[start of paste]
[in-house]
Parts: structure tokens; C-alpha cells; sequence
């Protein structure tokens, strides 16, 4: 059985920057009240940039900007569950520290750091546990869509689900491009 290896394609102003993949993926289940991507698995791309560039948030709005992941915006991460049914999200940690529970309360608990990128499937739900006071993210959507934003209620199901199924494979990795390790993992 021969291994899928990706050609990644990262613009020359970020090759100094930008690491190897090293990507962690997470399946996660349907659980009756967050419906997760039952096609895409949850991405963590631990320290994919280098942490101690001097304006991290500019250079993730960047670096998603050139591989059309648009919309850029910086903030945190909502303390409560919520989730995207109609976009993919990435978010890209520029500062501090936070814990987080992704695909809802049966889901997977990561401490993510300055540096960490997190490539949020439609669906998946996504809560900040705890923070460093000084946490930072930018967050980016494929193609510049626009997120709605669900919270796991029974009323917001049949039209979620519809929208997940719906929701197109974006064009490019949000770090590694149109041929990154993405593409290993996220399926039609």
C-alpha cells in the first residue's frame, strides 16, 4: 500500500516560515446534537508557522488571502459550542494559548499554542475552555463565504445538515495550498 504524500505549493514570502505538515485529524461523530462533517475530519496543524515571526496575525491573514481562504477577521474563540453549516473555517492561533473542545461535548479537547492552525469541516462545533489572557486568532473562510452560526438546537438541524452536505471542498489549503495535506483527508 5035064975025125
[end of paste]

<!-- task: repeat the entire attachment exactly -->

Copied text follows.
[in-house]
Parts: structure tokens; C-alpha cells; sequence
């Protein structure tokens, strides 16, 4: 059985920057009240940039900007569950520290750091546990869509689900491009 290896394609102003993949993926289940991507698995791309560039948030709005992941915006991460049914999200940690529970309360608990990128499937739900006071993210959507934003209620199901199924494979990795390790993992 021969291994899928990706050609990644990262613009020359970020090759100094930008690491190897090293990507962690997470399946996660349907659980009756967050419906997760039952096609895409949850991405963590631990320290994919280098942490101690001097304006991290500019250079993730960047670096998603050139591989059309648009919309850029910086903030945190909502303390409560919520989730995207109609976009993919990435978010890209520029500062501090936070814990987080992704695909809802049966889901997977990561401490993510300055540096960490997190490539949020439609669906998946996504809560900040705890923070460093000084946490930072930018967050980016494929193609510049626009997120709605669900919270796991029974009323917001049949039209979620519809929208997940719906929701197109974006064009490019949000770090590694149109041929990154993405593409290993996220399926039609």
C-alpha cells in the first residue's frame, strides 16, 4: 500500500516560515446534537508557522488571502459550542494559548499554542475552555463565504445538515495550498 504524500505549493514570502505538515485529524461523530462533517475530519496543524515571526496575525491573514481562504477577521474563540453549516473555517492561533473542545461535548479537547492552525469541516462545533489572557486568532473562510452560526438546537438541524452536505471542498489549503495535506483527508 5035064975025125